A Year After Xi’s Crackdown, Battered Tech Stocks Still Struggle

  • The Hang Seng Tech Index remains stuck in a downtrend
  • Regulatory risk not over yet: Foundation Asset Management

A year after Beijing kicked off a policy clampdown that roiled stock markets from Shanghai to New York, the most beaten-down targets – China’s technology firms – are still facing a rocky outlook.

The Hang Seng Tech Index, which tracks the nation’s biggest technology companies, has failed to break out of the tight trading range it has been in since July, following a 46% plunge. The cost of bearish options that profit from further losses in the index still far outstrips that of bullish ones, according to data compiled by Bloomberg.

The crackdown started a year ago when Beijing on Nov. 3 shocked global investors by suspending the mammoth listing of Ant Group Co., the finance arm of Alibaba Group Holding Ltd. That was the beginning of a regulatory onslaught on private enterprise China blamed for exacerbating inequality, increasing financial risk and challenging the government’s authority.

The campus of the Ant Group Co. headquarters in Hangzhou, ChinaPhotographer: Qilai Shen/Bloomberg

 

At its most extreme, as much as $1.5 trillion was wiped off the value of Chinese shares, with the biggest victims being Alibaba, Kuaishou Technology and Tencent Holdings Ltd.

“The regulatory risk is not over yet and we are not very keen on the tech names right now,” said Michael Liang, chief investment officer at Foundation Asset Management (HK) Ltd. “Although their valuations have become attractive, the recent regulation and antitrust rules have already undermined their moats, so their growth will slow down.”

With President Xi Jinping’s “common prosperity” campaign underway, the sector’s earnings outlook is clouded by efforts to limit monopolies and urge the biggest firms to share more social responsibility. The Hang Seng Tech Index remains in a downtrend with attempted rallies proving short lived.

Less Attractive

For Ken Xu, chief investment officer at Strategic Vision Investment Ltd., technology companies are no longer the best place to capture rapid growth in China as they are at a later stage in their life cycles.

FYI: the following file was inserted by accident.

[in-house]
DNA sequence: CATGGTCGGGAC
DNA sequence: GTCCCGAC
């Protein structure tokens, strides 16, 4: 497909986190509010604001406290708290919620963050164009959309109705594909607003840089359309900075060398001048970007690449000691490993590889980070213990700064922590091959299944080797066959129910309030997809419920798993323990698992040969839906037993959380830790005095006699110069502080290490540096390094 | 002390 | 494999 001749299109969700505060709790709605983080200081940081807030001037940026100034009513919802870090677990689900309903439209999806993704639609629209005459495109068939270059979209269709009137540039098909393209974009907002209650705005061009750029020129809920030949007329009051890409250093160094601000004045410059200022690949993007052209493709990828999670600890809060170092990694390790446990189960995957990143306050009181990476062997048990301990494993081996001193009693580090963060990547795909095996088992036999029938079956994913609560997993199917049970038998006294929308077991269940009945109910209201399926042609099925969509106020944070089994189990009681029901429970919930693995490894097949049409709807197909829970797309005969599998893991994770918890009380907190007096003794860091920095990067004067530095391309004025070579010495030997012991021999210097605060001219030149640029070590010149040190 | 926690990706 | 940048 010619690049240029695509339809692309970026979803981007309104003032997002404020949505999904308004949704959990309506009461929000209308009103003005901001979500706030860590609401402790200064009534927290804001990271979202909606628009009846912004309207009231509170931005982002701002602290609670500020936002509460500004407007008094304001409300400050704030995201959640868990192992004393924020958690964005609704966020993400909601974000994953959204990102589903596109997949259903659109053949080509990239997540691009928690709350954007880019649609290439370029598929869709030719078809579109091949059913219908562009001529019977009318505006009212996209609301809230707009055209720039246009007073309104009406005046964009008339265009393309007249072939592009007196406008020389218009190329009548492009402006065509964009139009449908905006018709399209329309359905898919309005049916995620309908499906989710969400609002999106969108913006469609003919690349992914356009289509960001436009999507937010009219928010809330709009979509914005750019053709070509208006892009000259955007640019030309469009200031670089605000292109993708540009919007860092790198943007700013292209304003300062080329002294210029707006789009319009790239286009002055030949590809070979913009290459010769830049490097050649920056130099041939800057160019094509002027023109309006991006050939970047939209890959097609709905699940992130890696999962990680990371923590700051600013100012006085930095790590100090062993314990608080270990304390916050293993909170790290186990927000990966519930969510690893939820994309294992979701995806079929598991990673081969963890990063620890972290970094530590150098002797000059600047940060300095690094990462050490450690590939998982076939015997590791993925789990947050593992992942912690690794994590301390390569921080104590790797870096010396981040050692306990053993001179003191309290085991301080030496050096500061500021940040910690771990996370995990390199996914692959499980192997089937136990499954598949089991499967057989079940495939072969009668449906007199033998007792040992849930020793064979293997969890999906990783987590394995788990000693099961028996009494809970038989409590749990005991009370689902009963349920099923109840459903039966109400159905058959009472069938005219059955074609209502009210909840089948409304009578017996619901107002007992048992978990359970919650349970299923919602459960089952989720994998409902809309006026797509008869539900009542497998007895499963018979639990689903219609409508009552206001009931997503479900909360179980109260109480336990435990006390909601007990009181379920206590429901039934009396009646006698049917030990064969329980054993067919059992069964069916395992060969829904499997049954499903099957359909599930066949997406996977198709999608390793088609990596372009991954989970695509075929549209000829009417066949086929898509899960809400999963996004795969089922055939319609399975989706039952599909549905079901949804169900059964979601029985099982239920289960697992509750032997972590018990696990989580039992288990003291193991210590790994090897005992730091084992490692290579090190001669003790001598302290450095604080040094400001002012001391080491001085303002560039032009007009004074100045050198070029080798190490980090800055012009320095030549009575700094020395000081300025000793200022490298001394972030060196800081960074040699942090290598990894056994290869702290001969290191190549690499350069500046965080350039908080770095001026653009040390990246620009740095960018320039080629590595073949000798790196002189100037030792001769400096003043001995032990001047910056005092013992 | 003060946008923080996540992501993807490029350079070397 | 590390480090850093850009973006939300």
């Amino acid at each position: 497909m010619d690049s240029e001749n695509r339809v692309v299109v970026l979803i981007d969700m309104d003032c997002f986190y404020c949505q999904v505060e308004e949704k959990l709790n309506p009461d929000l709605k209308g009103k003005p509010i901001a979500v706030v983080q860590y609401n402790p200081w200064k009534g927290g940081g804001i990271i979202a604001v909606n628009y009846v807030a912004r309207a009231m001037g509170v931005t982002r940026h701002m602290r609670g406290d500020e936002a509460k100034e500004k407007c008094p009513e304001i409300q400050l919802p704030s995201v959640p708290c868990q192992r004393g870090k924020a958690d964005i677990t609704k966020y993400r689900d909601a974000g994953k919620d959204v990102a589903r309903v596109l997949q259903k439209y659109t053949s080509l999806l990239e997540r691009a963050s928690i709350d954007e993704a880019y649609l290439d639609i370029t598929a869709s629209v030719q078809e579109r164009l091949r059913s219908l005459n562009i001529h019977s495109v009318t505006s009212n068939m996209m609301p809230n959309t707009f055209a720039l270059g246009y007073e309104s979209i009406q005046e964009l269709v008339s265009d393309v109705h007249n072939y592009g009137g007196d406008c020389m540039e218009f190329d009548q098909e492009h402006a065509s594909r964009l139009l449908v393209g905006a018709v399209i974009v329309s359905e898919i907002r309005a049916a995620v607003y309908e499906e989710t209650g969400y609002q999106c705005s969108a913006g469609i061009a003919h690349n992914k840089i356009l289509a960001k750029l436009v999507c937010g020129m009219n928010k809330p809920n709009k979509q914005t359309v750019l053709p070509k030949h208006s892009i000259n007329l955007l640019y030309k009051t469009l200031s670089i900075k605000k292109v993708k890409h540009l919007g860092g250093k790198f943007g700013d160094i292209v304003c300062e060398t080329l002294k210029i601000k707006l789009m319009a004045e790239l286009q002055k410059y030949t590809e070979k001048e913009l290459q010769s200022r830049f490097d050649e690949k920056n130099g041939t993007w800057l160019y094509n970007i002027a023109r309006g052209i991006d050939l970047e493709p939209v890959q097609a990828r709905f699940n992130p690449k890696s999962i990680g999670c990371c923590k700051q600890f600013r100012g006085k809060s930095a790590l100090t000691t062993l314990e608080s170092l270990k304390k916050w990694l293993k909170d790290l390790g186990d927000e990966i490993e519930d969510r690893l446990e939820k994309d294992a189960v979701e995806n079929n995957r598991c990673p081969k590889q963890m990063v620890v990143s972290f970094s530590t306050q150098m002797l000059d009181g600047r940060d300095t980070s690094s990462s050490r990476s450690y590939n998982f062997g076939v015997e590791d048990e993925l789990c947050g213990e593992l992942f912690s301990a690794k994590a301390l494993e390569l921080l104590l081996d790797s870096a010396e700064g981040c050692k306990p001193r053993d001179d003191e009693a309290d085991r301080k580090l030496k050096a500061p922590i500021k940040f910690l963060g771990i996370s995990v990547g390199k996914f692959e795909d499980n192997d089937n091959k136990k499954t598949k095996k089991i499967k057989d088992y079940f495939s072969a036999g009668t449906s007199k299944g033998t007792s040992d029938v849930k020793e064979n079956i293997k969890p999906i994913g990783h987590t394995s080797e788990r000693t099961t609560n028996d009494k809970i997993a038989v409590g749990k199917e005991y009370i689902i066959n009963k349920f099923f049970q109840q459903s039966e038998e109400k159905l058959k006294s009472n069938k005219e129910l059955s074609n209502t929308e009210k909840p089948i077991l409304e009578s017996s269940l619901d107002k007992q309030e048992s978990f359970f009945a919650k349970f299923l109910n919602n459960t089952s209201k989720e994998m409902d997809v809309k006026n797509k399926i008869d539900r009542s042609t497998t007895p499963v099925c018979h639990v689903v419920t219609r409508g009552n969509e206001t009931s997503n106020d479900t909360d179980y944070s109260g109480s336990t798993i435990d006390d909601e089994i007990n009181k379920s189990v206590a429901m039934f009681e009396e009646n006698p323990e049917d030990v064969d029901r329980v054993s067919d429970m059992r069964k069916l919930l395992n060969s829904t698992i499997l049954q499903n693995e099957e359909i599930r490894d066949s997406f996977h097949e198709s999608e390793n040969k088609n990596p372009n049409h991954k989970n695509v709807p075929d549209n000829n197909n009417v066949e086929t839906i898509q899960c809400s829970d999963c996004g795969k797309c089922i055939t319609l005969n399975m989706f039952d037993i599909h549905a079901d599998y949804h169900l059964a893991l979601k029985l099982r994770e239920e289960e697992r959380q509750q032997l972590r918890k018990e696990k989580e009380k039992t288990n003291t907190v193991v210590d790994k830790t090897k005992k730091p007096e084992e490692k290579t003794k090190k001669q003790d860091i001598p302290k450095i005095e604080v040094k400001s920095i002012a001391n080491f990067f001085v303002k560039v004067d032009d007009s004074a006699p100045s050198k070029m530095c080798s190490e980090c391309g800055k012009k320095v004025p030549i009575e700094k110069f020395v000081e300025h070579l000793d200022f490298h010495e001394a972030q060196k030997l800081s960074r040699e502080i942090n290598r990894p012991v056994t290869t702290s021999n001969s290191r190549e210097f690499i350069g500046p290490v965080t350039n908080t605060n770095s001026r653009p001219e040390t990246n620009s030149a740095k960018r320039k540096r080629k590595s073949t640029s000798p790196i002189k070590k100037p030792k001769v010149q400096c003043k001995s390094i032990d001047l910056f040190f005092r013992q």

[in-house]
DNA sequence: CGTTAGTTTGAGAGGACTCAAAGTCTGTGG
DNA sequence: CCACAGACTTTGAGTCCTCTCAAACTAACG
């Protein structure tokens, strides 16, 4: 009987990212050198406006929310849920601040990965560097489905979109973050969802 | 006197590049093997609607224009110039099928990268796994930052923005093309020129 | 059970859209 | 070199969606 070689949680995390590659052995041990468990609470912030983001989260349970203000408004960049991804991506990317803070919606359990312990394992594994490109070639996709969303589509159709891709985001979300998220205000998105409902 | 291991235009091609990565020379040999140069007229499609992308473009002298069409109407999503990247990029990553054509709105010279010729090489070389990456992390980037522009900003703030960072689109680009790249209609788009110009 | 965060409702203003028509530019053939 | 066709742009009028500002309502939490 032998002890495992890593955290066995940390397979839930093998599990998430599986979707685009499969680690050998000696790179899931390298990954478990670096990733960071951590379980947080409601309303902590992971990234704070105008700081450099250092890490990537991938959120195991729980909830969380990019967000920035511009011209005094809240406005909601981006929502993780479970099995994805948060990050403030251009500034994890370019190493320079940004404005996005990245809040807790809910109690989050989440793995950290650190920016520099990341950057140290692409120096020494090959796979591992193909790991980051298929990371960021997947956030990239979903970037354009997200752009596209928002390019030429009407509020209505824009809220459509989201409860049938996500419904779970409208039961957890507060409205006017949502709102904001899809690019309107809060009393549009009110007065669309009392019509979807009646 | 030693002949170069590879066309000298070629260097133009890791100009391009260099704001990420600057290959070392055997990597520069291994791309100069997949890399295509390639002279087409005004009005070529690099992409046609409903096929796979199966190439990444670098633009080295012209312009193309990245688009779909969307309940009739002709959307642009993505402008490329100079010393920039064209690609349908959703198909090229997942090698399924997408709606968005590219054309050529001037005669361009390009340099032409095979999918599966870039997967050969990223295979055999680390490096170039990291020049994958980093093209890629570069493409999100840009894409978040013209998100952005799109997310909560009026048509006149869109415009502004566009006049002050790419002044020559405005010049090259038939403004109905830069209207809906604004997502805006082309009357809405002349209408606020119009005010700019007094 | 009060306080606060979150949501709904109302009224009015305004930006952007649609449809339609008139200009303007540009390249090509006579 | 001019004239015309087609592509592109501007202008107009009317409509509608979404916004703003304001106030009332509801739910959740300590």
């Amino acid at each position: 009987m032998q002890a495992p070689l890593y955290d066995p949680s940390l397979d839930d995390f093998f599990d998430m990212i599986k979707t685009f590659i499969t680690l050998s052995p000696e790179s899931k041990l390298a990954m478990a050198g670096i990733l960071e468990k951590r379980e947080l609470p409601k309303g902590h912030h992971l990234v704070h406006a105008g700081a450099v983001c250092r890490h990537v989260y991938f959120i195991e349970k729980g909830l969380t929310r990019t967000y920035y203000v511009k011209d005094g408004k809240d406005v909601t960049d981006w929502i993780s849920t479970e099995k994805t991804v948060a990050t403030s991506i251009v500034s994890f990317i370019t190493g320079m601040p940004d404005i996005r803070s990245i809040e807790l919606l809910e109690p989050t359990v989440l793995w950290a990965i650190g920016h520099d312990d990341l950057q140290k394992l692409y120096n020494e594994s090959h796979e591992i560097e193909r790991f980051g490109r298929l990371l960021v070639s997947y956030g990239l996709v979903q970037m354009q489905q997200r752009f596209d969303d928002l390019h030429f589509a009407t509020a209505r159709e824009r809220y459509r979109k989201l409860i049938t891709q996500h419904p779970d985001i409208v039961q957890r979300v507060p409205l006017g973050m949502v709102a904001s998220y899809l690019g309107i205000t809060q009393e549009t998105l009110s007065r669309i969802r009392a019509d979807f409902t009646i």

“Ten or 15 years ago, the best decision at that time was to buy Tencent to get a 40% IRR,” Xu said in interview, referring to internal rate of return. “Now, unless they are really cheap, we could consider. But otherwise, in terms of growth, they are not as good as some new names.”

In general, Chinese technology companies’ profits may see an annual compound growth rate of 10%-30% in the next three years, according to Xu. That compares with a potential rate of 40%-60% for the battery sector, driven by electric vehicle and energy storage demand, he said.

Earnings estimates for Alibaba has been been slashed by 20% from a peak in January to the lowest in more than a year, while those for Tencent have also been reduced by as much as 9% from a recent peak in May, Bloomberg-compiled data show.

Not So Common

When Goldman Sachs Group Inc. spotlighted 50 Chinese stocks that stand to benefit from Xi’s “common prosperity” ambition, most companies are connected to themes such as manufacturing and green energy, while very few are from the internet sector.

The U.S. bank indicated a preference for hardware over software technology firms and suggested small companies over big ones, to avoid anti-monopoly regulation.

Its top picks included communication-equipment manufacturer Xiaomi Corp., solar firm LONGi Green Energy Technology Co. and retailer China Tourism Group Duty Free Corp.

“We believe ‘mass but unique consumption’, ‘hard’ technology and manufacturing upgrading, green/renewable energy, and SOE reformers will be the structural trends that could reshape the alpha-generating universe for Chinese stocks,” strategists including Kinger Lau wrote. “On the contrary, luxury consumption, ‘soft’ tech with high data intensity, and socially-important sectors may see continuing regulation headwinds.”

Common Wealth

Goldman’s basket of common prosperity stocks has outperformed MSCI China

Silver Lining

Still, despite pressure on earnings, some investors and strategists expect the peak of the crackdowns to be behind us.

“I do see light at the end of the tunnel,” said Justin Tang, head of Asian research at United First Partners. “Even if we are not at the end of these reforms, we are close to it.”

Furthermore, technology firms’ spending could moderate significantly next year, giving a boost to margins, according to Ramiz Chelat, senior portfolio manager at Vontobel Asset Management.

Margin expansion is “something that people have underestimated going into next year,” Chelat said in interview. “We think the key areas of regulations have been addressed now, and we are becoming more optimistic.”

Authors: Jeanny Yu, Georgina McKay, Bloomberg

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